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The Mass. Medicaid Program Is Changing How It Delivers Health Care

It's being called the biggest redesign of the Massachusetts Medicaid program in over two decades.

Starting Thursday, more than 800,000 state residents whose health insurance is provided by the program — MassHealth — find themselves under new insurance plans with new rules.

The state is moving most of its MassHealth patients to what are called accountable care organizations — networks of hospitals, doctors and other medical organizations that will now coordinate all of a patient’s care.

"This is part of a big national movement that was strongly pushed by the Obama administration to move from a system where providers are paid not for how much they did, but for how well they take care of you," John McDonough, former director of the consumer advocacy group Health Care For All, told Radio Boston Wednesday.

The changes are expected to save the state money, though officials have not estimated exactly how much.

The restructuring of MassHealth has been planned for years.

Marylou Sudders, the state’s health and human services secretary, says the goal is to eliminate confusion among different providers who may care for a patient.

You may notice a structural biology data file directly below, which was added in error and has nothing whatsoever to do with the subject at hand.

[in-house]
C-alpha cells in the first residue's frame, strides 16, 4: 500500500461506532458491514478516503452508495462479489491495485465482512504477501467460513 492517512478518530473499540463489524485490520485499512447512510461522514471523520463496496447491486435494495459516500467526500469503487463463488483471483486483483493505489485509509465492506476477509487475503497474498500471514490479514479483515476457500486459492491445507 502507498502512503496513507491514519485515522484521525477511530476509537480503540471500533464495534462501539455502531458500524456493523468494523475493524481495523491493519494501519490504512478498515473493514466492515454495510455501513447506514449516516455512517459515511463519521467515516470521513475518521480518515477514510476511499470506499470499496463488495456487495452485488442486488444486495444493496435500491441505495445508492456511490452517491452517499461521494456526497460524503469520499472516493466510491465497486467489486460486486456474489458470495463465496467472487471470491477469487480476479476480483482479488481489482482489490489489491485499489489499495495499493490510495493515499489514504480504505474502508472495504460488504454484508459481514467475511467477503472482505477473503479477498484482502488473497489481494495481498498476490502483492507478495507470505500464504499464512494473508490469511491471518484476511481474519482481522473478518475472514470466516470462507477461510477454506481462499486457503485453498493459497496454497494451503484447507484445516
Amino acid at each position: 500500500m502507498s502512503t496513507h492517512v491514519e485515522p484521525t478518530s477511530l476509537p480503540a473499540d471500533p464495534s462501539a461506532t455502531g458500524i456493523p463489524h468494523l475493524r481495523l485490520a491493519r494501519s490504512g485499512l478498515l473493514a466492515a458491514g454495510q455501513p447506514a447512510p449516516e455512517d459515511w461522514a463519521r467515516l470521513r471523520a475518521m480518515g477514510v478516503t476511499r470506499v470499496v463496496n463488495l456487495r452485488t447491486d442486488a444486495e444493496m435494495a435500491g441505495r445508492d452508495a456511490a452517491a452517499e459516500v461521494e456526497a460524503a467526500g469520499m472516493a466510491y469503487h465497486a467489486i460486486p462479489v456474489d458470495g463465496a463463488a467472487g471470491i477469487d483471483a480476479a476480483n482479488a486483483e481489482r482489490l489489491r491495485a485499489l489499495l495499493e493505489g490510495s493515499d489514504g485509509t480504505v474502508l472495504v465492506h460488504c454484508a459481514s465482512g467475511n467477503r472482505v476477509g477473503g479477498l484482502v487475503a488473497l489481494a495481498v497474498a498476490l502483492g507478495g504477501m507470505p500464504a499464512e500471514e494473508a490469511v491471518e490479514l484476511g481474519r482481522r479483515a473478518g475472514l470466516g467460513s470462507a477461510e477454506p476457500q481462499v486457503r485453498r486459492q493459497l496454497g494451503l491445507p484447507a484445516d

"If we manage care well, we may reduce costs," she told WBUR. "Bbut this is not a cost exercise. This is really about ensuring the best health for our MassHealth members."

MassHealth members are automatically enrolled in one of 17 ACOs based on their primary care provider, and will be able to change their plan for any reason for 90 days.

Members who opt out of the ACOs can instead choose to enroll in one of two managed care organizations, which together will cover between 150,000 and 200,000 members, or MassHealth's primary care clinician plan, also expected to cover between 150,000 and 200,000 members.

The state has launched an informational website to help MassHealth recipients understand the changes.

With reporting by WBUR's Alison Bruzek and State House News Service

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